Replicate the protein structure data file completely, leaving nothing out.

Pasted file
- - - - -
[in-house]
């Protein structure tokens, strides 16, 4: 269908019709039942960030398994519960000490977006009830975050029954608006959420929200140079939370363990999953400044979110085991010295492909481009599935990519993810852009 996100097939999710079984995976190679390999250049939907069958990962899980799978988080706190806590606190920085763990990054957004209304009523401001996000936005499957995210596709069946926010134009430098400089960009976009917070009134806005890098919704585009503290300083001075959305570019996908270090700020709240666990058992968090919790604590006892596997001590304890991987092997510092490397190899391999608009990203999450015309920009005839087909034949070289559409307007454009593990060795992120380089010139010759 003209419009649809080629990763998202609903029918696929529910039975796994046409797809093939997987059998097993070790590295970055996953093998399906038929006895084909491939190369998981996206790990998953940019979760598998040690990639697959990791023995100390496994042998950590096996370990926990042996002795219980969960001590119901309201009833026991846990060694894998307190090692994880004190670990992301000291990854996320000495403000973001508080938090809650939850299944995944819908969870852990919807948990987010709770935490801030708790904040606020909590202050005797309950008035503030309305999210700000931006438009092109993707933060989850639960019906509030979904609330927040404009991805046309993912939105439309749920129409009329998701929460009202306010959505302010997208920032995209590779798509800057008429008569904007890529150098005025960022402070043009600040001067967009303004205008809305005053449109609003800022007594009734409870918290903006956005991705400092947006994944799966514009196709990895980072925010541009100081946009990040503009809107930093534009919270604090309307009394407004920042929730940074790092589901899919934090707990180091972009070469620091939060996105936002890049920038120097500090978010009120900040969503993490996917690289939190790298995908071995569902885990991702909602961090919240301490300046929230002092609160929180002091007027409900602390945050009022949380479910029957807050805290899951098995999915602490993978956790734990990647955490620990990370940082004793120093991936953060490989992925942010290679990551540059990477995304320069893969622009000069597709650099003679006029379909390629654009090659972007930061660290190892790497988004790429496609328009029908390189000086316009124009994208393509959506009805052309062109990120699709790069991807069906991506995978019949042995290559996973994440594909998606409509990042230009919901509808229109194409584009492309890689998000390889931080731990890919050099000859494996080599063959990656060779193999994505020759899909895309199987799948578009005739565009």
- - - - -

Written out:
[in-house]
């Protein structure tokens, strides 16, 4: 269908019709039942960030398994519960000490977006009830975050029954608006959420929200140079939370363990999953400044979110085991010295492909481009599935990519993810852009 996100097939999710079984995976190679390999250049939907069958990962899980799978988080706190806590606190920085763990990054957004209304009523401001996000936005499957995210596709069946926010134009430098400089960009976009917070009134806005890098919704585009503290300083001075959305570019996908270090700020709240666990058992968090919790604590006892596997001590304890991987092997510092490397190899391999608009990203999450015309920009005839087909034949070289559409307007454009593990060795992120380089010139010759 003209419009649809080629990763998202609903029918696929529910039975796994046409797809093939997987059998097993070790590295970055996953093998399906038929006895084909491939190369998981996206790990998953940019979760598998040690990639697959990791023995100390496994042998950590096996370990926990042996002795219980969960001590119901309201009833026991846990060694894998307190090692994880004190670990992301000291990854996320000495403000973001508080938090809650939850299944995944819908969870852990919807948990987010709770935490801030708790904040606020909590202050005797309950008035503030309305999210700000931006438009092109993707933060989850639960019906509030979904609330927040404009991805046309993912939105439309749920129409009329998701929460009202306010959505302010997208920032995209590779798509800057008429008569904007890529150098005025960022402070043009600040001067967009303004205008809305005053449109609003800022007594009734409870918290903006956005991705400092947006994944799966514009196709990895980072925010541009100081946009990040503009809107930093534009919270604090309307009394407004920042929730940074790092589901899919934090707990180091972009070469620091939060996105936002890049920038120097500090978010009120900040969503993490996917690289939190790298995908071995569902885990991702909602961090919240301490300046929230002092609160929180002091007027409900602390945050009022949380479910029957807050805290899951098995999915602490993978956790734990990647955490620990990370940082004793120093991936953060490989992925942010290679990551540059990477995304320069893969622009000069597709650099003679006029379909390629654009090659972007930061660290190892790497988004790429496609328009029908390189000086316009124009994208393509959506009805052309062109990120699709790069991807069906991506995978019949042995290559996973994440594909998606409509990042230009919901509808229109194409584009492309890689998000390889931080731990890919050099000859494996080599063959990656060779193999994505020759899909895309199987799948578009005739565009």